In gold embossed letters beneath the title, our eyes hit upon the author/ illustrator/ publisher’s upgraded Wisconsin name. It appeared we weren’t the only ones who had missed the call for gags on the party invitation. I got busy tamping down the rise of particularly wicked mirth. I think right then, time must have stopped for poor Julia. She remained absolutely motionless for a full ten seconds, during which time I’m sure she fantasized a mad dash for the door and a leap into the next passing cab. Or was weighing whether or not to claim an historic case of Tourette’s Syndrome. SuzeN applied the salve before Julia could even gather her wits to acknowledge the wound. SuzeN had expertise in making things look better. It was her M.O.

Oh Jesus, I didn’t know you wrote…I thought…Julia tried.

A gag gift, I know. An easy mistake to make, under the circumstances.

And there went the friendly natives. I watched the martyred SuzeN recede into a cool, collected superiority while Julia all but cut herself to shreds expressing regret. I tried and failed to shift the focus with humor. I was dismissed by both of them, no more than a fly on the backside of a cow. SuzeN did her thing, the thing she does best. A finely crafted benevolence iced us out while she brushed off Julia’s mea culpas. They scattered like crumbs on the table.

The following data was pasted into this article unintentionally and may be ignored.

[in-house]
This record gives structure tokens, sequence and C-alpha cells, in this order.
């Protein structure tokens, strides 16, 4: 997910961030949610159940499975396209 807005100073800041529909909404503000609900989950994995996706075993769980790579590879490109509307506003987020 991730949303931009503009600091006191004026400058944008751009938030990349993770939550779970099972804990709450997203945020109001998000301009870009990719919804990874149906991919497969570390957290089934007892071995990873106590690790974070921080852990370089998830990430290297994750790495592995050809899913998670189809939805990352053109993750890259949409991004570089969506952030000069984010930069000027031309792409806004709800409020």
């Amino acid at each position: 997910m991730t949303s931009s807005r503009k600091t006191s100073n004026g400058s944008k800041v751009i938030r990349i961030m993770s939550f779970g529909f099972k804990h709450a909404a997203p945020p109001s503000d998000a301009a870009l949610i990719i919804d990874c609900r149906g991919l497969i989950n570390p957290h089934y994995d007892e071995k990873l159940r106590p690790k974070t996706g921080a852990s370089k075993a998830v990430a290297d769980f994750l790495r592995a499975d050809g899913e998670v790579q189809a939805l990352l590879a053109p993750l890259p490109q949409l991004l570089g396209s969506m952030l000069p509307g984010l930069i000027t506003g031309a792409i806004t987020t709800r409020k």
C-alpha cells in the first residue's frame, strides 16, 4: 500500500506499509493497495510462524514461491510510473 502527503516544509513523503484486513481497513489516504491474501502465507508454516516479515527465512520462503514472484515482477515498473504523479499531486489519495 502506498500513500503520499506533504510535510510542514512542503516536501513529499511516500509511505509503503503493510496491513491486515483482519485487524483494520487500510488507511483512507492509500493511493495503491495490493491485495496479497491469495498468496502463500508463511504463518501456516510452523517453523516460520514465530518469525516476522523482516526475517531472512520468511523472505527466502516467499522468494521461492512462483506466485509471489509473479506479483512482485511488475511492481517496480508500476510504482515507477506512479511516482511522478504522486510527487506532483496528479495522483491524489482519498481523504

It’s fine. Don’t worry. She looked away, beautifully.

Julia stared, helpless, demolished. I snuck my hand under the table and gave her leg a tiny squeeze, all the while trying not to succumb to the evil delight fighting its way past my better judgment. Just then Crystal flipped a switch on the wall and the colored lights roved the darkened room. Any levity, damage control of any kind at our end of the table, was now suspended. With the moving colors, SuzeN seized up, alert like a setter. Resigned to deserving whatever came next, Julia dropped her head and shook it pathetically from side to side. I swallowed the last of my drink and licked my shrunken, salty lips. I wished ourselves part of the woodwork, as gross as it was. It was hard to believe things could get worse, but like SuzeN, I sensed, distinctly, they were about to.